Conflict, Drama and Emotional Energy: Understanding your emotional triggers

Conflict, drama and negative emotional energy begin at our values.   When our values are disrespected it pushes our emotional buttons. We have all been there. It can feel like an overwhelming, out of control experience, where your emotions are controlling you rather than you controlling your emotions. This often leads to things being said that you didn’t mean or later regret.  It doesn’t have to be this way. People don’t know how much control they actually have when they feel their back up against the wall. When we are aware of and understand our values, we can begin to manage our response when we feel one of our values is disrespected

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Just as we need to take the time to identify our personal values and wants, we must also take the time to learn to manage our responses when emotions are tapped. The problem is that few of us have ever been taught to do this. When we take on a leadership role (personally or professionally) and have no skills or understanding regarding what to do when our emotional buttons are constantly getting pushed, we are setting ourselves up for failure. Most of us have been taught how not to react (don’t yell, don’t hit, don’t be aggressive) or how to react appropriately (bite your tongue, smile, nod, hold back); however, how often do we take the time to get curious and examine why our emotions are triggered in the first place?

Yes, what’s true about our values, wants, and boundaries is also true about our emotions: they are always present, whether we’re conscious of them or not. When triggered, emotions can create feelings that tend to manage us rather than us managing them, which can be overwhelming. When those feelings are negative, allowing them to manage us can have devastating consequences. The good news is that clearly identifying your personal values is going to help you manage your emotional reactions in all areas of your life.

Once you are clear and comfortable with your own unique values, you can connect them to those surges of emotional energy and better understand what triggered this emotion. With negative emotional energy, you can maintain your cool and feel in control, able to stay in the conversation without feeling like an uncontrollable force that rears its head as anger, shame, or blame. We know because we have learned to do this ourselves and have helped countless others find this place of calm, where you can stay rational, feel in control of your emotions, and seek to understand the perspectives of others. (Next week, we’ll show you how to find this place of calm, using specific calming strategies.)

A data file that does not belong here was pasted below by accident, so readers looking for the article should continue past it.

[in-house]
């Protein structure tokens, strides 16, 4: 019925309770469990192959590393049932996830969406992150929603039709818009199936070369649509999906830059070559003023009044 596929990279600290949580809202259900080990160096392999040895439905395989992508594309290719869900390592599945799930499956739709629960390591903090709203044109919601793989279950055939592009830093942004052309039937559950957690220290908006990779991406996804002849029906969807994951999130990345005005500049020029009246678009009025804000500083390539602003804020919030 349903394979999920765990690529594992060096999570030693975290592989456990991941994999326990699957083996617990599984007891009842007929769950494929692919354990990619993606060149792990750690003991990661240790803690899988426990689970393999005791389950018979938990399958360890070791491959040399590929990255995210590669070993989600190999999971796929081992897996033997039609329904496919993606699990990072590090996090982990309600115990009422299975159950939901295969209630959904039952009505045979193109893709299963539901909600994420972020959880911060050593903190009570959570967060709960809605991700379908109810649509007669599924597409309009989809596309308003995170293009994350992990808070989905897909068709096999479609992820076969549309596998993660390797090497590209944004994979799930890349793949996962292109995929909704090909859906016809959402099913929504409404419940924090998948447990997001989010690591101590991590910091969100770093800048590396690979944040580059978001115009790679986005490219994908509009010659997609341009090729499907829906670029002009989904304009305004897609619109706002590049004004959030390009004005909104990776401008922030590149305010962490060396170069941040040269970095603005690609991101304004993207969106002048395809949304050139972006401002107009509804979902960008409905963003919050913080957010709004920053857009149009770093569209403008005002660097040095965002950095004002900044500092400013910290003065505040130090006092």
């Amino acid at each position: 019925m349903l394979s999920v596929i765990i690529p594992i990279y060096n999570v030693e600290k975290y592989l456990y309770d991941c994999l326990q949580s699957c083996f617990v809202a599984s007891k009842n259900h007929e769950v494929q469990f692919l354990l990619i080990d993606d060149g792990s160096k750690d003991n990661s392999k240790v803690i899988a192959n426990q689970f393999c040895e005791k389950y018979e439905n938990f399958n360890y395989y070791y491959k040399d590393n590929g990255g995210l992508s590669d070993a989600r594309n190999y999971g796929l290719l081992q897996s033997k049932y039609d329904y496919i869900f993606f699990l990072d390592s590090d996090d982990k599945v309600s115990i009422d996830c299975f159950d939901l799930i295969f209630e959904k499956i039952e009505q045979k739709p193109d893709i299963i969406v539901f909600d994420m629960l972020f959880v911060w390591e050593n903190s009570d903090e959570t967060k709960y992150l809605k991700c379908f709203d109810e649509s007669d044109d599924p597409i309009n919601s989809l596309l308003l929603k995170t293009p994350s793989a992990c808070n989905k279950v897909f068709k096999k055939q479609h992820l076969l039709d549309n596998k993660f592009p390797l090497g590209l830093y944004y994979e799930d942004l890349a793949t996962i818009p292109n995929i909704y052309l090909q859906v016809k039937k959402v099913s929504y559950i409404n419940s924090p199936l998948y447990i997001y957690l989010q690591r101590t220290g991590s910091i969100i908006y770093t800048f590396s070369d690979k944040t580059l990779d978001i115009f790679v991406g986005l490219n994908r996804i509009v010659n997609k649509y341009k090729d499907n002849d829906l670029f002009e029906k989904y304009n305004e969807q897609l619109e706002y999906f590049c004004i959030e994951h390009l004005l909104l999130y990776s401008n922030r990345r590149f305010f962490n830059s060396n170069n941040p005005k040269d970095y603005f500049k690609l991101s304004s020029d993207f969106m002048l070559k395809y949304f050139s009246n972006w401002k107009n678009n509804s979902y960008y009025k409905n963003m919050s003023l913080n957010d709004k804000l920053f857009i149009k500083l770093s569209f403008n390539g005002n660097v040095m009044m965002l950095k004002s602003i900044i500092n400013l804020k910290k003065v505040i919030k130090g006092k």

You Have a Choice

Over the years, we have discovered that some people are not interested in learning to manage their emotions. They really like erupting, holding forth, and becoming accusatory towards others. They feel sometimes they just need to express themselves this way. On some level, it makes them feel good, full of energy. When asked how this supports their relationships, we have been told they often just don’t care. The explosion is worth it.

Whatever your approach is, it is important to know that you always have a choice. You can decide when to erupt and when disrupting the relationship is not worth the rush. You can become the person focused on destroying everything in your path, or you can get curious, stay calm, and connect in conversation—the choice is yours. If erupting and disrupting consistently resonates with you, then we encourage you to get curious with yourself. What is motivating you to use this approach? What are you gaining, and what are you losing?

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TAKE ACTION: Understanding Your Emotional Triggers

Looking back at the values and wants you identified, what happens when one or both get’s disrespected? What emotional reactions occur for you?

If you find a particular comment or incident pushes your emotional buttons, but you can’t connect it back to any defined core value or boundary, then explore further what the underlying value might be. Once you identify it, add it to your list and support it with a boundary. Further exploration may be needed to get each of your values named and defined in a way that truly works for you.

When we are able to understand that our values are connected to our emotions, it becomes easier to manage our emotions when our emotional buttons get pushed. Understanding our values allows us to put up boundaries to support ourselves in such situations, so we don’t lose control and say or do things we later regret.

We go into more detail in The Power Of Curiosity: How To Have Real Conversations That Create Collaboration, Innovation and Understanding (Morgan James, 2015).  You can download the Intro and Chapter 1 here.

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